You can also make your feelings known by calling the League offices, on (+1) 1-212-450-2000, writing to them at 280 Park Avenue, New York, NY 10017, USA or emailing the commissioner Roger Goodell on [email protected] (this email address may not be manned, and has not been confirmed as active). You should also tweet him @nflcommish and the official NFL account @NFL. Use the hashtag #deflategate and point people towards our petition. The more people that sign it, the more seriously the league will have to take it.

Can the Commissioner change the result of a game?

Short answer yes, but doing so is not entirely straight forward, and somewhat unprecedented, especially for a playoff game.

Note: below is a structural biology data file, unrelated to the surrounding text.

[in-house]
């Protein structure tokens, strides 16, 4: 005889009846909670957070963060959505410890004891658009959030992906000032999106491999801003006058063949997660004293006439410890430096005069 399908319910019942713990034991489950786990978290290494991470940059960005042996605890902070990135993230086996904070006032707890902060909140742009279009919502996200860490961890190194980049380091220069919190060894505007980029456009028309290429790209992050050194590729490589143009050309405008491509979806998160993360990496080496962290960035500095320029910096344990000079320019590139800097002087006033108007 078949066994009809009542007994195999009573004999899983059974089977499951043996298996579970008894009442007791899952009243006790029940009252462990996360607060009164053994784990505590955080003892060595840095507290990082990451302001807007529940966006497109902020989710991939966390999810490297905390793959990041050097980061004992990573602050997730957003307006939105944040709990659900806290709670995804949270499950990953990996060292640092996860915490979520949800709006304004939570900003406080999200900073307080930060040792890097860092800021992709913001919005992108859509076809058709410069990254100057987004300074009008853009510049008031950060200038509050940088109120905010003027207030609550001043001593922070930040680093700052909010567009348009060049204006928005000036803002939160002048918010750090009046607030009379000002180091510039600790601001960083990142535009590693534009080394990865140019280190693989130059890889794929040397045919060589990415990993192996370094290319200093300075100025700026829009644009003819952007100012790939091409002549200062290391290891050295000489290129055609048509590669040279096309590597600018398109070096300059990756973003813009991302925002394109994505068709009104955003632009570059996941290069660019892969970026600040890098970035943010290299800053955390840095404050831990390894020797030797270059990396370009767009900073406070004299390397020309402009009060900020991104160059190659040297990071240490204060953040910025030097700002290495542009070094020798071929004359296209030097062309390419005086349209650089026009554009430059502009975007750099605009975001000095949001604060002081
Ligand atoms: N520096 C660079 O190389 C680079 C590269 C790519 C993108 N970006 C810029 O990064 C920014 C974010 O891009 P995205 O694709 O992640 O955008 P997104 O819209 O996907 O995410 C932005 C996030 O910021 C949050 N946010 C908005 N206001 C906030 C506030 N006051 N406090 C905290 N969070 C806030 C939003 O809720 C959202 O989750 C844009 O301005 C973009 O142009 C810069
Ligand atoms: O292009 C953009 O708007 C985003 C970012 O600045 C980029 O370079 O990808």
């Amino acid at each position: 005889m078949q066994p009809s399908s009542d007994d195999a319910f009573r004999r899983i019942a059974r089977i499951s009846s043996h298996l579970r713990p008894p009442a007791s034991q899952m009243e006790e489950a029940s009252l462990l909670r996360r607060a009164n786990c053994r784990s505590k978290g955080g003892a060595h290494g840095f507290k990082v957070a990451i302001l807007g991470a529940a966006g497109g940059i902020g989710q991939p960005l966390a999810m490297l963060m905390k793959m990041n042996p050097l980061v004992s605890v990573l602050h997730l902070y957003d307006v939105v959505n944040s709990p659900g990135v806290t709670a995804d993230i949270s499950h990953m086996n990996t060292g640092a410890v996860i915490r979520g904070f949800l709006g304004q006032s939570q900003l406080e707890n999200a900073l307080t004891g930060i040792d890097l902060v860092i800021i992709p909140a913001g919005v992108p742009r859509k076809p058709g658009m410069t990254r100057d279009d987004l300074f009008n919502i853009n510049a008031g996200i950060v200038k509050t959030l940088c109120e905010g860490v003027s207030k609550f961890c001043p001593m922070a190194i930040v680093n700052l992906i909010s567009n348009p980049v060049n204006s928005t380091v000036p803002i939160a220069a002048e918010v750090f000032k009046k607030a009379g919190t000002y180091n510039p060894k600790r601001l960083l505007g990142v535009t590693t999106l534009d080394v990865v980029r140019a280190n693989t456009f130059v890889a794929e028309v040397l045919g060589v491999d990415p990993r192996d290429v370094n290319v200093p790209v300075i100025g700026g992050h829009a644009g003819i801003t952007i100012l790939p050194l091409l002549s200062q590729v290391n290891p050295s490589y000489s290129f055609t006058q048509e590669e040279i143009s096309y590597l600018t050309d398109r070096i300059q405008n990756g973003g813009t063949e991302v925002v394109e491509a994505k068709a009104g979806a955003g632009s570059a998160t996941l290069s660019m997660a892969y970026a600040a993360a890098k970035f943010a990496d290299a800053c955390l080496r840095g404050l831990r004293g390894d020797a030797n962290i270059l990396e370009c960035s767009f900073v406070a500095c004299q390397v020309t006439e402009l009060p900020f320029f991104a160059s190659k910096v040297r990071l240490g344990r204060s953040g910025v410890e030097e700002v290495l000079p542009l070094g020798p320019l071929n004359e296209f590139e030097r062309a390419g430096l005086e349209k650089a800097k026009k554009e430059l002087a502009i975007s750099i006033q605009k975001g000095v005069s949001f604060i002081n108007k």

The NFL Rules contain an all-encompassing clause, detailing “Extraordinarily Unfair Acts”. This is their “get out of jail free” card for anything which the rule book doesn’t explicitly detail, stipulate punishment for, but which obviously impacts the game.

An Extraordinarily Unfair Act is defined as “any club action, non-participant interference, or calamity [which] occurs in an NFL game which [the commissioner] deems so extraordinarily unfair or outside the accepted tactics encountered in professional football that such action has a major effect on the result of the game.”

It is left deliberately vague, for a reason, so the only requirement to evoke this rule would be to define that Goodell deems the act “extraordinarily unfair or outside the accepted tactics encountered in professional” and establish that the act “has a major effect on the result of the game.”

I think most people would define deliberate cheating, as “extraordinarily unfair” and “outside the accepted tactics encountered in professional football”.